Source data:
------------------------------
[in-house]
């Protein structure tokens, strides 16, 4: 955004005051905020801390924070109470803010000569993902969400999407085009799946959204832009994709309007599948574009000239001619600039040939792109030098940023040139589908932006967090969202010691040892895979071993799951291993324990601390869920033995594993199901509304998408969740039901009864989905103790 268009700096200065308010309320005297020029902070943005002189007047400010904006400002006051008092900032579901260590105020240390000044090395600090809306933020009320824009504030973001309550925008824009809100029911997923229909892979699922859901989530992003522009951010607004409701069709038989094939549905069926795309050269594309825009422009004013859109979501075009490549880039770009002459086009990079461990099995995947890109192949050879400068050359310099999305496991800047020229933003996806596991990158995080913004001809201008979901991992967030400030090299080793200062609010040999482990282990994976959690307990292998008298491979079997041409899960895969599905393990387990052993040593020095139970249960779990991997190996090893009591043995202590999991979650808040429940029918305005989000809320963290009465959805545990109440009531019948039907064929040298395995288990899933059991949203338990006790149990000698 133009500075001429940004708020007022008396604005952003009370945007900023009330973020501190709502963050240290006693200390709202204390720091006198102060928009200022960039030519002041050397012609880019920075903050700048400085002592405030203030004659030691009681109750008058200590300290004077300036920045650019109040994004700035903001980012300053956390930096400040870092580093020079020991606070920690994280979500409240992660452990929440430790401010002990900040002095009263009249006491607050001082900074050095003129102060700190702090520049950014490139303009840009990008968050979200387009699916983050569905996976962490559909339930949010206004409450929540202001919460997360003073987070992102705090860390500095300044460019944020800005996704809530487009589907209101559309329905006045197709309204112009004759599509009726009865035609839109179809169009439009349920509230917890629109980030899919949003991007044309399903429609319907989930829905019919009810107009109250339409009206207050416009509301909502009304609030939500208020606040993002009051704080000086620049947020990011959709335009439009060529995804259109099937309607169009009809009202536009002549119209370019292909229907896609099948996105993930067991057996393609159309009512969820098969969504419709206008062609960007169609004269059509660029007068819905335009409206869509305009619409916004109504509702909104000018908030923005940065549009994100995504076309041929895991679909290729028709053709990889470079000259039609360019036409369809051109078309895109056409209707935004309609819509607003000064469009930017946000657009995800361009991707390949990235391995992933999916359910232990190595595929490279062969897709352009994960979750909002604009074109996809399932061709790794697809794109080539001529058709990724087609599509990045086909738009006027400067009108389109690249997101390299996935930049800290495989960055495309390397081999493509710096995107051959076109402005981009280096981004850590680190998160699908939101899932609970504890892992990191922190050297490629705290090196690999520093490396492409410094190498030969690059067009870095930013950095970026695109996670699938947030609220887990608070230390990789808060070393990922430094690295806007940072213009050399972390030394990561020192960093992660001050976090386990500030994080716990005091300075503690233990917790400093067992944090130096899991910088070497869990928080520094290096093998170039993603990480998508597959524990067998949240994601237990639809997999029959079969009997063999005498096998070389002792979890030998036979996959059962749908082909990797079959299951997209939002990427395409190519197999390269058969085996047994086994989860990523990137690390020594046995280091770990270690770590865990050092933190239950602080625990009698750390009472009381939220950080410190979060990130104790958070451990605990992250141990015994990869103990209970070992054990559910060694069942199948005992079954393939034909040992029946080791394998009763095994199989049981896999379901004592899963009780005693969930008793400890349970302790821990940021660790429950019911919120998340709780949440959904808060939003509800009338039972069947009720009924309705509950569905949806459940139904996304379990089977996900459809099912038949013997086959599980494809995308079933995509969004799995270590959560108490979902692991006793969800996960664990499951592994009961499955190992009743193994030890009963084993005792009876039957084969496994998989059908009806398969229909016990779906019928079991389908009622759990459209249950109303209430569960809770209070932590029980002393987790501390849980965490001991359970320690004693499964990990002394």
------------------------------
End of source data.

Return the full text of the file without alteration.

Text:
[in-house]
């Protein structure tokens, strides 16, 4: 955004005051905020801390924070109470803010000569993902969400999407085009799946959204832009994709309007599948574009000239001619600039040939792109030098940023040139589908932006967090969202010691040892895979071993799951291993324990601390869920033995594993199901509304998408969740039901009864989905103790 268009700096200065308010309320005297020029902070943005002189007047400010904006400002006051008092900032579901260590105020240390000044090395600090809306933020009320824009504030973001309550925008824009809100029911997923229909892979699922859901989530992003522009951010607004409701069709038989094939549905069926795309050269594309825009422009004013859109979501075009490549880039770009002459086009990079461990099995995947890109192949050879400068050359310099999305496991800047020229933003996806596991990158995080913004001809201008979901991992967030400030090299080793200062609010040999482990282990994976959690307990292998008298491979079997041409899960895969599905393990387990052993040593020095139970249960779990991997190996090893009591043995202590999991979650808040429940029918305005989000809320963290009465959805545990109440009531019948039907064929040298395995288990899933059991949203338990006790149990000698 133009500075001429940004708020007022008396604005952003009370945007900023009330973020501190709502963050240290006693200390709202204390720091006198102060928009200022960039030519002041050397012609880019920075903050700048400085002592405030203030004659030691009681109750008058200590300290004077300036920045650019109040994004700035903001980012300053956390930096400040870092580093020079020991606070920690994280979500409240992660452990929440430790401010002990900040002095009263009249006491607050001082900074050095003129102060700190702090520049950014490139303009840009990008968050979200387009699916983050569905996976962490559909339930949010206004409450929540202001919460997360003073987070992102705090860390500095300044460019944020800005996704809530487009589907209101559309329905006045197709309204112009004759599509009726009865035609839109179809169009439009349920509230917890629109980030899919949003991007044309399903429609319907989930829905019919009810107009109250339409009206207050416009509301909502009304609030939500208020606040993002009051704080000086620049947020990011959709335009439009060529995804259109099937309607169009009809009202536009002549119209370019292909229907896609099948996105993930067991057996393609159309009512969820098969969504419709206008062609960007169609004269059509660029007068819905335009409206869509305009619409916004109504509702909104000018908030923005940065549009994100995504076309041929895991679909290729028709053709990889470079000259039609360019036409369809051109078309895109056409209707935004309609819509607003000064469009930017946000657009995800361009991707390949990235391995992933999916359910232990190595595929490279062969897709352009994960979750909002604009074109996809399932061709790794697809794109080539001529058709990724087609599509990045086909738009006027400067009108389109690249997101390299996935930049800290495989960055495309390397081999493509710096995107051959076109402005981009280096981004850590680190998160699908939101899932609970504890892992990191922190050297490629705290090196690999520093490396492409410094190498030969690059067009870095930013950095970026695109996670699938947030609220887990608070230390990789808060070393990922430094690295806007940072213009050399972390030394990561020192960093992660001050976090386990500030994080716990005091300075503690233990917790400093067992944090130096899991910088070497869990928080520094290096093998170039993603990480998508597959524990067998949240994601237990639809997999029959079969009997063999005498096998070389002792979890030998036979996959059962749908082909990797079959299951997209939002990427395409190519197999390269058969085996047994086994989860990523990137690390020594046995280091770990270690770590865990050092933190239950602080625990009698750390009472009381939220950080410190979060990130104790958070451990605990992250141990015994990869103990209970070992054990559910060694069942199948005992079954393939034909040992029946080791394998009763095994199989049981896999379901004592899963009780005693969930008793400890349970302790821990940021660790429950019911919120998340709780949440959904808060939003509800009338039972069947009720009924309705509950569905949806459940139904996304379990089977996900459809099912038949013997086959599980494809995308079933995509969004799995270590959560108490979902692991006793969800996960664990499951592994009961499955190992009743193994030890009963084993005792009876039957084969496994998989059908009806398969229909016990779906019928079991389908009622759990459209249950109303209430569960809770209070932590029980002393987790501390849980965490001991359970320690004693499964990990002394």